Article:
Lost in Translation: The Economic Analysis of Law in the United States and Europe
This Essay was originally written for a volume in honor of Professor Jost Delbriick, whose dedication to study and teaching on human rights has served as an inspiration for both authors. A version of it appears in WELTINNENRECHT-LIBER AMICORUM JOST DELBRUCK, Veroffentlichungen des Walther-Schiicking-Instituts fur Internationales Recht an der Universitdt Kiel, Band 155, Seiten 131-56 (Klaus Dicke, Stephan Hobe, Karl-Urich Meyn, Anne Peters, Eibe Riedel, Hans-Joachim Schutz und Christian Tietje (Hrsg.), Berlin 2005).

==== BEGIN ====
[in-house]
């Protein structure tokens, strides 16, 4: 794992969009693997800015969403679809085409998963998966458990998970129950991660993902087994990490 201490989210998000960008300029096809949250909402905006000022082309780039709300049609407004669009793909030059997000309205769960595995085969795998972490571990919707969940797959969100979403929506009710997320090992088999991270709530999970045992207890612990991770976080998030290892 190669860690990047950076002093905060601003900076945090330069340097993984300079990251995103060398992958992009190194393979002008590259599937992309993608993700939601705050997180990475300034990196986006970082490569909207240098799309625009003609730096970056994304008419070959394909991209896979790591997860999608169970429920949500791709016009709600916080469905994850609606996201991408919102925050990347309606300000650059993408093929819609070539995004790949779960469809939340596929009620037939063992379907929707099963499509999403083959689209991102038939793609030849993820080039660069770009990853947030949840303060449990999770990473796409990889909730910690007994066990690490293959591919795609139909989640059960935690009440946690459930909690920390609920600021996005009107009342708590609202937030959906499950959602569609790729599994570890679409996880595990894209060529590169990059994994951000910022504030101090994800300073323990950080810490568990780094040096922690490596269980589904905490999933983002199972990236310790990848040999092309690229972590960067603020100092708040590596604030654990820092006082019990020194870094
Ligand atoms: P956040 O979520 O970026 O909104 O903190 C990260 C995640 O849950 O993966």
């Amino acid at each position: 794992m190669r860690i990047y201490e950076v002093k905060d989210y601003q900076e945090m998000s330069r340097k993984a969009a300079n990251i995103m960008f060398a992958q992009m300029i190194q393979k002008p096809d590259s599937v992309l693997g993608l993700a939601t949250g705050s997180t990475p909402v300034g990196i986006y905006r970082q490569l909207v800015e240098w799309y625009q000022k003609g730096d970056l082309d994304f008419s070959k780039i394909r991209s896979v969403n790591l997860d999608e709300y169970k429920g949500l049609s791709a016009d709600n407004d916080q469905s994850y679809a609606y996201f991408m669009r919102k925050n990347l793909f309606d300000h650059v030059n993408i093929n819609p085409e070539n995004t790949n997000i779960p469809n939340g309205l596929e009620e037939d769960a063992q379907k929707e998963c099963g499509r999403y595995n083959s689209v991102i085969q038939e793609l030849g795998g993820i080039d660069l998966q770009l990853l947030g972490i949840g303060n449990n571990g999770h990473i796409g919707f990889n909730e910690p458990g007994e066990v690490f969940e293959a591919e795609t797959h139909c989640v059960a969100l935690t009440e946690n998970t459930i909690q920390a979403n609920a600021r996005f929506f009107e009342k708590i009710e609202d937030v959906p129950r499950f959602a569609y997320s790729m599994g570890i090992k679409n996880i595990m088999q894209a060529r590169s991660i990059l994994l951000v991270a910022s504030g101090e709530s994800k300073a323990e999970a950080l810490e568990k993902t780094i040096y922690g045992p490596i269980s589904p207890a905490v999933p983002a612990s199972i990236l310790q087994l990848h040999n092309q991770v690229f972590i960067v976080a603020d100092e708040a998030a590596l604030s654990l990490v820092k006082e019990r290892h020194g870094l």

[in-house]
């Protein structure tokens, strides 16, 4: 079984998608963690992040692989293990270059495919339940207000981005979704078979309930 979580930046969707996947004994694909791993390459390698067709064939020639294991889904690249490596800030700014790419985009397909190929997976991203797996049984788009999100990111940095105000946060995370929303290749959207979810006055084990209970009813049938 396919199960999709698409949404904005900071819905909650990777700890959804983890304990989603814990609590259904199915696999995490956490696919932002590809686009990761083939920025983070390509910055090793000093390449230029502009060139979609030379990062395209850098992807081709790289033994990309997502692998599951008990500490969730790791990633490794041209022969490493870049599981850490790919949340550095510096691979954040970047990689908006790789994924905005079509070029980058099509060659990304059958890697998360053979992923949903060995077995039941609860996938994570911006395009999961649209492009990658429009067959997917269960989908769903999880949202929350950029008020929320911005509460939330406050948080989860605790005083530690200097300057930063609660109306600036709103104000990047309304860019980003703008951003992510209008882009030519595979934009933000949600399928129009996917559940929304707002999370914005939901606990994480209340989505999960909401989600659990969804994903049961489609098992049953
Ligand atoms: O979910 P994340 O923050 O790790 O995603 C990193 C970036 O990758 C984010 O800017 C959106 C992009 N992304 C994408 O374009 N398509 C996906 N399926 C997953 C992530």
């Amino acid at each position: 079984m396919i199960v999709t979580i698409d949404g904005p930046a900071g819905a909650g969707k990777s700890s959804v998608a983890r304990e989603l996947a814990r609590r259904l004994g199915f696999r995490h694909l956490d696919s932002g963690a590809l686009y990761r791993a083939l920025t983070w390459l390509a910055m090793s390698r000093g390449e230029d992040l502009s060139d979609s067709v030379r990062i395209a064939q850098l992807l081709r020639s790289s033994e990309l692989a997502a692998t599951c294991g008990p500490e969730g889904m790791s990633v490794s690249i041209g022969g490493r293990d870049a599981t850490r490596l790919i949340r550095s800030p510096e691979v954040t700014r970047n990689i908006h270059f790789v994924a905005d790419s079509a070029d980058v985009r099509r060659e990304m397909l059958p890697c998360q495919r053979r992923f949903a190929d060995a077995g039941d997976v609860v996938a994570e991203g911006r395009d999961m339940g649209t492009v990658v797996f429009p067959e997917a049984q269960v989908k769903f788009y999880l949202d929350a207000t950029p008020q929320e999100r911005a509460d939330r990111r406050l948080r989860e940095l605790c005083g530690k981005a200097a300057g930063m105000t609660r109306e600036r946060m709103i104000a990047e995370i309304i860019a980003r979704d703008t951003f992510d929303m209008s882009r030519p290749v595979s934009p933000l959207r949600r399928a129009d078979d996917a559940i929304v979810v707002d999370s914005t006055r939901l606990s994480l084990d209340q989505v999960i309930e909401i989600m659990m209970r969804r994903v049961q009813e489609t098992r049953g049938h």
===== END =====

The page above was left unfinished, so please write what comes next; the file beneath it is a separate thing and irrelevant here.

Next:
In this Essay, we examine the reasons why the economic analysis of law has not flourished in European countries as it has in the United States. In particular, we focus on three European countries-the United Kingdom, Germany, and France. We argue that differences in culture, the legal system, and the academy have led to differing degrees of success of the law and economics movement in each country. We speculate that, although there is currently less interest in the economic analysis of the law in Europe than in the United States, European interest could dramatically increase if scholars adopt more communitarian analyses aimed at analyzing legislative polices rather than judicial decisions.